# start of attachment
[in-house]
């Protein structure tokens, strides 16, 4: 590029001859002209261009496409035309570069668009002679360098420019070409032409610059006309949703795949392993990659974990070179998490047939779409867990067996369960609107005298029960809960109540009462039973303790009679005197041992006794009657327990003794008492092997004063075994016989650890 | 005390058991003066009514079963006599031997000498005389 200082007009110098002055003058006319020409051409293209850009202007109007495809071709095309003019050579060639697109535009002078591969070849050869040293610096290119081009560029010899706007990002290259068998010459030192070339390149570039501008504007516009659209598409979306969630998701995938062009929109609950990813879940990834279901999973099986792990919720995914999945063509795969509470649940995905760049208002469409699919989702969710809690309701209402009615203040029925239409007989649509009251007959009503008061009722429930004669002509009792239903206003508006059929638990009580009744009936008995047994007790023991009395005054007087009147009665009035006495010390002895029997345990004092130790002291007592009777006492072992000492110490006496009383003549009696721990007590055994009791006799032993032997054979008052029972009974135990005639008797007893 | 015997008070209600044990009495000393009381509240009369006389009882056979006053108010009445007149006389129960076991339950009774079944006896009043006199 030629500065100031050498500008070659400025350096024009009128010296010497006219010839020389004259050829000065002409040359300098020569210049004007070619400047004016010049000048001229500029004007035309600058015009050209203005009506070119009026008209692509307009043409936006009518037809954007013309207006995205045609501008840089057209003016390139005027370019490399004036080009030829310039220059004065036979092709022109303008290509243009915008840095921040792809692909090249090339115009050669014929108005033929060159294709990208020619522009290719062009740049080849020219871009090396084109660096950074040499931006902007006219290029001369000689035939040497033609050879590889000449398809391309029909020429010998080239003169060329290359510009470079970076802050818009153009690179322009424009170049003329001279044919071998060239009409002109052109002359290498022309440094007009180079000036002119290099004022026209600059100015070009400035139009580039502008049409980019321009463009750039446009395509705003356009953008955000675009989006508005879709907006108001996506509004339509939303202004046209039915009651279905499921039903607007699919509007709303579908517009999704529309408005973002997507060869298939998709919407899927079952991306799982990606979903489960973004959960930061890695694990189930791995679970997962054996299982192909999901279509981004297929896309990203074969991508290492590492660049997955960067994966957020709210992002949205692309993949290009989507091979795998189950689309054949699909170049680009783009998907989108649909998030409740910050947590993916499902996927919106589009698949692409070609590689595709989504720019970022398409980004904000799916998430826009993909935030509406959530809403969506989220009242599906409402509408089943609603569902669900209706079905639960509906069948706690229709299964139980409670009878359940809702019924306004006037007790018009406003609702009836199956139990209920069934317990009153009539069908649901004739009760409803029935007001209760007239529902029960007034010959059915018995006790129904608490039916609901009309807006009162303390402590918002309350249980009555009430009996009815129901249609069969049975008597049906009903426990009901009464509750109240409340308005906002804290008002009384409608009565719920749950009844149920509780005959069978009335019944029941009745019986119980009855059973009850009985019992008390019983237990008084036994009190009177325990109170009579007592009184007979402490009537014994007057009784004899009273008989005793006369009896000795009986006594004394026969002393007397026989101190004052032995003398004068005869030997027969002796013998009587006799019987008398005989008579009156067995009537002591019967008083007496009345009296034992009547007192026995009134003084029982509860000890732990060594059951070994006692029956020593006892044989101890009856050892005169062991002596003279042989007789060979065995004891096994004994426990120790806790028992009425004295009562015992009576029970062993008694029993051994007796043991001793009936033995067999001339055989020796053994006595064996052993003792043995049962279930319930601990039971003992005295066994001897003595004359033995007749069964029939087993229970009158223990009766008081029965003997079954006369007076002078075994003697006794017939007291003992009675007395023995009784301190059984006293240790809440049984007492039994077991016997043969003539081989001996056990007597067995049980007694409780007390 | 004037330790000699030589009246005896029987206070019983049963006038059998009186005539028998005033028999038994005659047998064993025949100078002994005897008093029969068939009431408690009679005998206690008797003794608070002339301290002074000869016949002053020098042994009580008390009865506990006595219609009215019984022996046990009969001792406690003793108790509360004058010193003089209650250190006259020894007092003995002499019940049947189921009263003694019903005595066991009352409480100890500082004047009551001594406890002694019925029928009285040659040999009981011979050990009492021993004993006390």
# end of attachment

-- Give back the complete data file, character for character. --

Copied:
[in-house]
């Protein structure tokens, strides 16, 4: 590029001859002209261009496409035309570069668009002679360098420019070409032409610059006309949703795949392993990659974990070179998490047939779409867990067996369960609107005298029960809960109540009462039973303790009679005197041992006794009657327990003794008492092997004063075994016989650890 | 005390058991003066009514079963006599031997000498005389 200082007009110098002055003058006319020409051409293209850009202007109007495809071709095309003019050579060639697109535009002078591969070849050869040293610096290119081009560029010899706007990002290259068998010459030192070339390149570039501008504007516009659209598409979306969630998701995938062009929109609950990813879940990834279901999973099986792990919720995914999945063509795969509470649940995905760049208002469409699919989702969710809690309701209402009615203040029925239409007989649509009251007959009503008061009722429930004669002509009792239903206003508006059929638990009580009744009936008995047994007790023991009395005054007087009147009665009035006495010390002895029997345990004092130790002291007592009777006492072992000492110490006496009383003549009696721990007590055994009791006799032993032997054979008052029972009974135990005639008797007893 | 015997008070209600044990009495000393009381509240009369006389009882056979006053108010009445007149006389129960076991339950009774079944006896009043006199 030629500065100031050498500008070659400025350096024009009128010296010497006219010839020389004259050829000065002409040359300098020569210049004007070619400047004016010049000048001229500029004007035309600058015009050209203005009506070119009026008209692509307009043409936006009518037809954007013309207006995205045609501008840089057209003016390139005027370019490399004036080009030829310039220059004065036979092709022109303008290509243009915008840095921040792809692909090249090339115009050669014929108005033929060159294709990208020619522009290719062009740049080849020219871009090396084109660096950074040499931006902007006219290029001369000689035939040497033609050879590889000449398809391309029909020429010998080239003169060329290359510009470079970076802050818009153009690179322009424009170049003329001279044919071998060239009409002109052109002359290498022309440094007009180079000036002119290099004022026209600059100015070009400035139009580039502008049409980019321009463009750039446009395509705003356009953008955000675009989006508005879709907006108001996506509004339509939303202004046209039915009651279905499921039903607007699919509007709303579908517009999704529309408005973002997507060869298939998709919407899927079952991306799982990606979903489960973004959960930061890695694990189930791995679970997962054996299982192909999901279509981004297929896309990203074969991508290492590492660049997955960067994966957020709210992002949205692309993949290009989507091979795998189950689309054949699909170049680009783009998907989108649909998030409740910050947590993916499902996927919106589009698949692409070609590689595709989504720019970022398409980004904000799916998430826009993909935030509406959530809403969506989220009242599906409402509408089943609603569902669900209706079905639960509906069948706690229709299964139980409670009878359940809702019924306004006037007790018009406003609702009836199956139990209920069934317990009153009539069908649901004739009760409803029935007001209760007239529902029960007034010959059915018995006790129904608490039916609901009309807006009162303390402590918002309350249980009555009430009996009815129901249609069969049975008597049906009903426990009901009464509750109240409340308005906002804290008002009384409608009565719920749950009844149920509780005959069978009335019944029941009745019986119980009855059973009850009985019992008390019983237990008084036994009190009177325990109170009579007592009184007979402490009537014994007057009784004899009273008989005793006369009896000795009986006594004394026969002393007397026989101190004052032995003398004068005869030997027969002796013998009587006799019987008398005989008579009156067995009537002591019967008083007496009345009296034992009547007192026995009134003084029982509860000890732990060594059951070994006692029956020593006892044989101890009856050892005169062991002596003279042989007789060979065995004891096994004994426990120790806790028992009425004295009562015992009576029970062993008694029993051994007796043991001793009936033995067999001339055989020796053994006595064996052993003792043995049962279930319930601990039971003992005295066994001897003595004359033995007749069964029939087993229970009158223990009766008081029965003997079954006369007076002078075994003697006794017939007291003992009675007395023995009784301190059984006293240790809440049984007492039994077991016997043969003539081989001996056990007597067995049980007694409780007390 | 004037330790000699030589009246005896029987206070019983049963006038059998009186005539028998005033028999038994005659047998064993025949100078002994005897008093029969068939009431408690009679005998206690008797003794608070002339301290002074000869016949002053020098042994009580008390009865506990006595219609009215019984022996046990009969001792406690003793108790509360004058010193003089209650250190006259020894007092003995002499019940049947189921009263003694019903005595066991009352409480100890500082004047009551001594406890002694019925029928009285040659040999009981011979050990009492021993004993006390």